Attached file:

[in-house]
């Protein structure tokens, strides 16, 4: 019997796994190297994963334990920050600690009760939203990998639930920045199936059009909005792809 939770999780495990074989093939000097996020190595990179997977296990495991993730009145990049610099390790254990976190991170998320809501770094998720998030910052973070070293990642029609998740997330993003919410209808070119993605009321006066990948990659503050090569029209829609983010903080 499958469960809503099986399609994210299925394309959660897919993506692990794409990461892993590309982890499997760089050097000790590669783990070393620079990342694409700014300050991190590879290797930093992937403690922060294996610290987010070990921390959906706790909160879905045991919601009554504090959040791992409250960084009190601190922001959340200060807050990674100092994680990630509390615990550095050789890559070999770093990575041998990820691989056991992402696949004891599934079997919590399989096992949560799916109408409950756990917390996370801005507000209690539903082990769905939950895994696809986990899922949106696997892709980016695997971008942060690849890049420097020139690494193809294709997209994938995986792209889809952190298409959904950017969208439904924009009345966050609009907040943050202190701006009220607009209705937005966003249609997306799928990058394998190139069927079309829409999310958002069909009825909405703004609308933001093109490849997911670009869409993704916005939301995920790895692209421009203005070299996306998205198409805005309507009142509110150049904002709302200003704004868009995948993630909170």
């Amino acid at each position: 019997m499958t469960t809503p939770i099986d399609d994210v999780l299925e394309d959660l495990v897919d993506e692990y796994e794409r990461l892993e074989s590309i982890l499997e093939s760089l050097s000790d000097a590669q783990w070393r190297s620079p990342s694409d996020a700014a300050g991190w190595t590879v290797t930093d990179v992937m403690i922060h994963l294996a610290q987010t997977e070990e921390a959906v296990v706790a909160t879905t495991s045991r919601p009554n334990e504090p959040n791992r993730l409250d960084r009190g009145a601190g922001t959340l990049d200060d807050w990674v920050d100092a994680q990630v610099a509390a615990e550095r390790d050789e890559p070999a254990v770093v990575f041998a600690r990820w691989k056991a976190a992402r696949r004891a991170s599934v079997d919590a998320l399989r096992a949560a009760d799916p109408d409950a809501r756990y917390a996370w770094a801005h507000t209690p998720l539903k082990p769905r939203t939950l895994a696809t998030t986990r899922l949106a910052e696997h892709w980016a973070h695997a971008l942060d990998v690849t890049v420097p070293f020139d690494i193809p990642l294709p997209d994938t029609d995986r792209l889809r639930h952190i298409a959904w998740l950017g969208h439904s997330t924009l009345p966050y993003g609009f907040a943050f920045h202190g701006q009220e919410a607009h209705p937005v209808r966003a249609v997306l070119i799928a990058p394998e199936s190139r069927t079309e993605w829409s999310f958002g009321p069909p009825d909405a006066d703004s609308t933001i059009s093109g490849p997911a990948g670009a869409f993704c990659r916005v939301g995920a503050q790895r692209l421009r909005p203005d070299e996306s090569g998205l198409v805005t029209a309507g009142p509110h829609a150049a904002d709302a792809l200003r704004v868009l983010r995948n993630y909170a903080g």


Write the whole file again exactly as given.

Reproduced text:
[in-house]
């Protein structure tokens, strides 16, 4: 019997796994190297994963334990920050600690009760939203990998639930920045199936059009909005792809 939770999780495990074989093939000097996020190595990179997977296990495991993730009145990049610099390790254990976190991170998320809501770094998720998030910052973070070293990642029609998740997330993003919410209808070119993605009321006066990948990659503050090569029209829609983010903080 499958469960809503099986399609994210299925394309959660897919993506692990794409990461892993590309982890499997760089050097000790590669783990070393620079990342694409700014300050991190590879290797930093992937403690922060294996610290987010070990921390959906706790909160879905045991919601009554504090959040791992409250960084009190601190922001959340200060807050990674100092994680990630509390615990550095050789890559070999770093990575041998990820691989056991992402696949004891599934079997919590399989096992949560799916109408409950756990917390996370801005507000209690539903082990769905939950895994696809986990899922949106696997892709980016695997971008942060690849890049420097020139690494193809294709997209994938995986792209889809952190298409959904950017969208439904924009009345966050609009907040943050202190701006009220607009209705937005966003249609997306799928990058394998190139069927079309829409999310958002069909009825909405703004609308933001093109490849997911670009869409993704916005939301995920790895692209421009203005070299996306998205198409805005309507009142509110150049904002709302200003704004868009995948993630909170």
């Amino acid at each position: 019997m499958t469960t809503p939770i099986d399609d994210v999780l299925e394309d959660l495990v897919d993506e692990y796994e794409r990461l892993e074989s590309i982890l499997e093939s760089l050097s000790d000097a590669q783990w070393r190297s620079p990342s694409d996020a700014a300050g991190w190595t590879v290797t930093d990179v992937m403690i922060h994963l294996a610290q987010t997977e070990e921390a959906v296990v706790a909160t879905t495991s045991r919601p009554n334990e504090p959040n791992r993730l409250d960084r009190g009145a601190g922001t959340l990049d200060d807050w990674v920050d100092a994680q990630v610099a509390a615990e550095r390790d050789e890559p070999a254990v770093v990575f041998a600690r990820w691989k056991a976190a992402r696949r004891a991170s599934v079997d919590a998320l399989r096992a949560a009760d799916p109408d409950a809501r756990y917390a996370w770094a801005h507000t209690p998720l539903k082990p769905r939203t939950l895994a696809t998030t986990r899922l949106a910052e696997h892709w980016a973070h695997a971008l942060d990998v690849t890049v420097p070293f020139d690494i193809p990642l294709p997209d994938t029609d995986r792209l889809r639930h952190i298409a959904w998740l950017g969208h439904s997330t924009l009345p966050y993003g609009f907040a943050f920045h202190g701006q009220e919410a607009h209705p937005v209808r966003a249609v997306l070119i799928a990058p394998e199936s190139r069927t079309e993605w829409s999310f958002g009321p069909p009825d909405a006066d703004s609308t933001i059009s093109g490849p997911a990948g670009a869409f993704c990659r916005v939301g995920a503050q790895r692209l421009r909005p203005d070299e996306s090569g998205l198409v805005t029209a309507g009142p509110h829609a150049a904002d709302a792809l200003r704004v868009l983010r995948n993630y909170a903080g």